in host range, symptoms and inclusion bodies. They all infect several non-legumes.
More distantly related members of the potato virus Y
group naturally infecting
legumes, such as beet mosaic
, turnip mosaic
and lettuce mosaic
differentiated by their infectivity towards particular non-legumes, especially
their natural hosts - for details and literature, see Bos (1970)
- Anderson, Pl. Dis. Reptr 39: 349, 1955.
- Barton, Schroeder, Provvidenti & Mishanec, Pl. Dis. Reptr 48: 353, 1964.
- Beemster & Van der Want, Antonie van Leeuwenhoek 17: 15, 1951.
- Bercks, Phytopath. Z. 39: 120, 1960.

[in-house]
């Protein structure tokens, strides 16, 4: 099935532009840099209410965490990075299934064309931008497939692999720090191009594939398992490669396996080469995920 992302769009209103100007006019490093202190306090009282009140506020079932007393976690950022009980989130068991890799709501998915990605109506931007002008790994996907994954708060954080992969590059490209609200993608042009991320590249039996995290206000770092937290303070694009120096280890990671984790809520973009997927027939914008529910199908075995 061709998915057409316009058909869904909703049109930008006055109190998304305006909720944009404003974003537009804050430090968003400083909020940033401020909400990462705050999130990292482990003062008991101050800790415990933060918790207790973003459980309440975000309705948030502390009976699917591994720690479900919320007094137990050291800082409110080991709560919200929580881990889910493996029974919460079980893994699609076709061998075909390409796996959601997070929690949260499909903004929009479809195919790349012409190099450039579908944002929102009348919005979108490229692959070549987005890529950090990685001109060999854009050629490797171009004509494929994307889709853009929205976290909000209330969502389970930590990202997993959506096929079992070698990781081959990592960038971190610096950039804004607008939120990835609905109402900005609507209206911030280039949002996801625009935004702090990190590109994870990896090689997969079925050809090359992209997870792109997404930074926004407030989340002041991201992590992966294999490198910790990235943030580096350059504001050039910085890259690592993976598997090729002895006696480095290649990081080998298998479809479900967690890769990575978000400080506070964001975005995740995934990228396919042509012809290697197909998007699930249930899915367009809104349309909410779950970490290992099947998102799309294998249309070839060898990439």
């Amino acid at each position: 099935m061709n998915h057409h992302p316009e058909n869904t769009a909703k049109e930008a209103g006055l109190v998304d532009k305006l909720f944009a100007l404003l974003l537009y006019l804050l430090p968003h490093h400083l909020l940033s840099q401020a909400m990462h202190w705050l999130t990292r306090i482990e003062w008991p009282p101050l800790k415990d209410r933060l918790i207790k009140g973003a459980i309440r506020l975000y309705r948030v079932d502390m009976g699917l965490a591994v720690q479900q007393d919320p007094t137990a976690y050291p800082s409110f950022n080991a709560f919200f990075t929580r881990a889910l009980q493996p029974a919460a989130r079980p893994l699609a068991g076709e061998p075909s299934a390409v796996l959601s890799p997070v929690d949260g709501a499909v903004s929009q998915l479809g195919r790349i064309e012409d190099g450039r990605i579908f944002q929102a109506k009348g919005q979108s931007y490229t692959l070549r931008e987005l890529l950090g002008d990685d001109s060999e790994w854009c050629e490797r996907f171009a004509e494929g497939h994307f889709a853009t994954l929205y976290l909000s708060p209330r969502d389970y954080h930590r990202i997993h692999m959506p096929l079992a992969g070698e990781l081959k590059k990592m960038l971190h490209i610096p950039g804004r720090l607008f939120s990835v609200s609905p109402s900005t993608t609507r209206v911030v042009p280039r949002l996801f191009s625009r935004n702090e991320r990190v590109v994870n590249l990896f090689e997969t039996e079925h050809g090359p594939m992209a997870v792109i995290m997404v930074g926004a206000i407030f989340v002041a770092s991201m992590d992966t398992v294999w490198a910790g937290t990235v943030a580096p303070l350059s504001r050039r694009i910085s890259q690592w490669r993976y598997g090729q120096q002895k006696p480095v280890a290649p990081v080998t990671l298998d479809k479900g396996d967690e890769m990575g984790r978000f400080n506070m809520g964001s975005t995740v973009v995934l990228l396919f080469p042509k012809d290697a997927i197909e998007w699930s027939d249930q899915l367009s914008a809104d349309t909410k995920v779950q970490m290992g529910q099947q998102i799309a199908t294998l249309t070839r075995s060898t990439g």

- Bercks, Phytopath. Z. 40: 357, 1961.
- Bos, Neth. J. Pl. Path. 75: 137, 1969.
- Bos, Neth. J. Pl. Path. 76: 8, 1970.
- Brandes, Mitt. biol. Bund Anst. Ld-u. Forstw. (Berlin-Dahlem) 110, 130 pp., 1964.
- Brandes & Quantz, Naturwissenschaften 42: 588, 1955.
- Brierley & Smith, Pl. Dis. Reptr 46: 335, 1962.
- Corbett, Phytopathology 48: 86, 1958.
- Cousin, Annls Amél. Pl. 15: 23, 1965.
- Cousin, Annls Phytopath. 1: 210, 1969.
- Doolittle & Jones, Phytopathology 15: 763, 1925.
- Edwardson, Purcifull & Christie, Virology 34: 250, 1968.
- Grogan & Walker, Phytopathology 38: 489, 1948.
- Kamm, Ann. ent. Soc. Am. 62: 47, 1969.
- Kennedy, Day & Eastop, A conspectus of aphids as vectors of plant viruses, London, Commonwealth Institute of Entomology, 1962.
- McWhorter, Stain Technol. 16: 143, 1941.
- Mueller & Koenig, Phytopathology 55: 242, 1965.
- Pierce, Phytopathology 24: 87, 1934.
- Quantz, Phytopath. Z. 43: 79, 1961.